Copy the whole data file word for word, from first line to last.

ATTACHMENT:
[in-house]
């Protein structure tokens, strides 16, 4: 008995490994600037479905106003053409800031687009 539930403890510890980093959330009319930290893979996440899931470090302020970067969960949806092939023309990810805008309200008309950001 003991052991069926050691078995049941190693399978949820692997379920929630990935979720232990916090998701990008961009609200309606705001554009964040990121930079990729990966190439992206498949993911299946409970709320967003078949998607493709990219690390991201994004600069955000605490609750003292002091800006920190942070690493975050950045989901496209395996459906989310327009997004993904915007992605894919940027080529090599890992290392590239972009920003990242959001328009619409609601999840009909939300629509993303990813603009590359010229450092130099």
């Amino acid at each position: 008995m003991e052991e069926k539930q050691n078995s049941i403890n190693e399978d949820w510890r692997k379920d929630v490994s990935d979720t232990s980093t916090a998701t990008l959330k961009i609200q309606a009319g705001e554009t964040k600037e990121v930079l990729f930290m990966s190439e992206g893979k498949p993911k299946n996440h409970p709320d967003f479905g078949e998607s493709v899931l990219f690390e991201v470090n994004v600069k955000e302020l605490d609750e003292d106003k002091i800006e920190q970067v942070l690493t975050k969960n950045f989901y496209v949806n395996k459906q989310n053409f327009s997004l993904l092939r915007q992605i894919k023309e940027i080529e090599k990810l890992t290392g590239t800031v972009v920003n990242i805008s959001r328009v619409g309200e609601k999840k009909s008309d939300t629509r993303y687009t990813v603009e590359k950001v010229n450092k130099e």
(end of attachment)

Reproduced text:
[in-house]
């Protein structure tokens, strides 16, 4: 008995490994600037479905106003053409800031687009 539930403890510890980093959330009319930290893979996440899931470090302020970067969960949806092939023309990810805008309200008309950001 003991052991069926050691078995049941190693399978949820692997379920929630990935979720232990916090998701990008961009609200309606705001554009964040990121930079990729990966190439992206498949993911299946409970709320967003078949998607493709990219690390991201994004600069955000605490609750003292002091800006920190942070690493975050950045989901496209395996459906989310327009997004993904915007992605894919940027080529090599890992290392590239972009920003990242959001328009619409609601999840009909939300629509993303990813603009590359010229450092130099």
């Amino acid at each position: 008995m003991e052991e069926k539930q050691n078995s049941i403890n190693e399978d949820w510890r692997k379920d929630v490994s990935d979720t232990s980093t916090a998701t990008l959330k961009i609200q309606a009319g705001e554009t964040k600037e990121v930079l990729f930290m990966s190439e992206g893979k498949p993911k299946n996440h409970p709320d967003f479905g078949e998607s493709v899931l990219f690390e991201v470090n994004v600069k955000e302020l605490d609750e003292d106003k002091i800006e920190q970067v942070l690493t975050k969960n950045f989901y496209v949806n395996k459906q989310n053409f327009s997004l993904l092939r915007q992605i894919k023309e940027i080529e090599k990810l890992t290392g590239t800031v972009v920003n990242i805008s959001r328009v619409g309200e609601k999840k009909s008309d939300t629509r993303y687009t990813v603009e590359k950001v010229n450092k130099e």